Written By Eva Marie Cooper
Coauthored by Jeff Wilson
If you would like more information or would be interested in hiring me to complete a project for you please email me at email@example.com. I participate in freelance work so if you would like something prototyped then email me with information and I should get back to you within 24 hours! I also do the following services: embroidery services, laser cutting and etching, design work, and designing in Autodesk Inventor 2013.
I made this at TechShop San Jose.
Thingiverse.com is a popular, free, design website where people share their programs which can be easily downloaded and 3D printed. Might be a fun option if using the 3D printer for the first time!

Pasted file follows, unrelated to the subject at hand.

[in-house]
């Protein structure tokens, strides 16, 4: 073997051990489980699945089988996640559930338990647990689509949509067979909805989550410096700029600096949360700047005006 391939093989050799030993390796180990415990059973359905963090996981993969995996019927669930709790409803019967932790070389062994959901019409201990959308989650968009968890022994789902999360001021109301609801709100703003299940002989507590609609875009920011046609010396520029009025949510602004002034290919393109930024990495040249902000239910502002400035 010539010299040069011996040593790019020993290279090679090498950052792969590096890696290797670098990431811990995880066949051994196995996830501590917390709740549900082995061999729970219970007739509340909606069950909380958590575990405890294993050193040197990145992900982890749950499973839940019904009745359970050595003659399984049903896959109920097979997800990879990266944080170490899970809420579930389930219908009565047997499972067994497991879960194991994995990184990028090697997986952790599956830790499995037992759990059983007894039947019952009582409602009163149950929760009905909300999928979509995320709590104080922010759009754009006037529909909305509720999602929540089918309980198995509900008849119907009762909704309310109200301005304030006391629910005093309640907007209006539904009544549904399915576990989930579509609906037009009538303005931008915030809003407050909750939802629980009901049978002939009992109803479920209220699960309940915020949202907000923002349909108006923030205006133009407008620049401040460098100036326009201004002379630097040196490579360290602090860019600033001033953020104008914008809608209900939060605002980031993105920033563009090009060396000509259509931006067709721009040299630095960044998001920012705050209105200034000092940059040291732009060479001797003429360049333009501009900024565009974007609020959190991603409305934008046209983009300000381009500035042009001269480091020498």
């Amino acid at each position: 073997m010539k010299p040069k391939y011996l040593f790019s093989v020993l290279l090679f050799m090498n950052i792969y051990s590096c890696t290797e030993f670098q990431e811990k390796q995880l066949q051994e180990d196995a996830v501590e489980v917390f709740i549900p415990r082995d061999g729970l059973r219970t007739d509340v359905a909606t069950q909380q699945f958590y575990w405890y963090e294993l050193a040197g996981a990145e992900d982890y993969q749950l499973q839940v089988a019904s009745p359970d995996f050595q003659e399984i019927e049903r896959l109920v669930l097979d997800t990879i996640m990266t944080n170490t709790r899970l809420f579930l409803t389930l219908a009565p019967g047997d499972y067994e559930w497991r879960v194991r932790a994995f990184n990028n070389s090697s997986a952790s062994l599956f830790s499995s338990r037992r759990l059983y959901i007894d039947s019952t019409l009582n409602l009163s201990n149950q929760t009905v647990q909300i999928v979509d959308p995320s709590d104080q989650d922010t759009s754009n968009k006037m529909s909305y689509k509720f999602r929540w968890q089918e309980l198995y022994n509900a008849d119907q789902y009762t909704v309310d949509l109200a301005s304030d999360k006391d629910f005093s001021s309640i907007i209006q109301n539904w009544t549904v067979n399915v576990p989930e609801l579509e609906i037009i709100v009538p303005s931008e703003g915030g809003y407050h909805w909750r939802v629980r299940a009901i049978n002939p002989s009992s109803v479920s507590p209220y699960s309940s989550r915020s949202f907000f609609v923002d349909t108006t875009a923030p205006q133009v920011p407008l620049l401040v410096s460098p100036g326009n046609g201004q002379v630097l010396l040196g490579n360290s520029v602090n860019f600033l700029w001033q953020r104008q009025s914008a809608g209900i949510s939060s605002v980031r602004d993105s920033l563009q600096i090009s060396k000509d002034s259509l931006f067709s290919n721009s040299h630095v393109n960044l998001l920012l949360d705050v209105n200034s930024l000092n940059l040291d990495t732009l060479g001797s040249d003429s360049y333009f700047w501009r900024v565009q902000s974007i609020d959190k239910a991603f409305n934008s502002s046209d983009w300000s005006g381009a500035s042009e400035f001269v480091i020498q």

Table of Contents
1. About, Safty, and Diagrams
2. Software and Understanding Makerware
Includes Funcions, Slicing, Settings, Rafts, Supports, Infills, Layer Height, Number of Shells, Feedrate, Travel Feedrate,
3. Step to Step Guid to 3D Printing
4. 3D Printing Aftercare
MakerBot Replicator: About, Safety, and Diagrams
The 3D printing device I use is called the Makerbot Replicator and is located at the Tech Shop in San Jose. A MakerBot Replicator is a 3D printer that extrudes thin layers of plastic (ABS or PLA) one at a time. MakerBot has the ability to create parts as large as 9"x6"x6" and layers as small as .008". There are three 3D printers at the San Jose TechShop, 2 ABS and 1 PLA (both plastics have different characteristics i.e. melting point, durability) though more/less at other Techshops.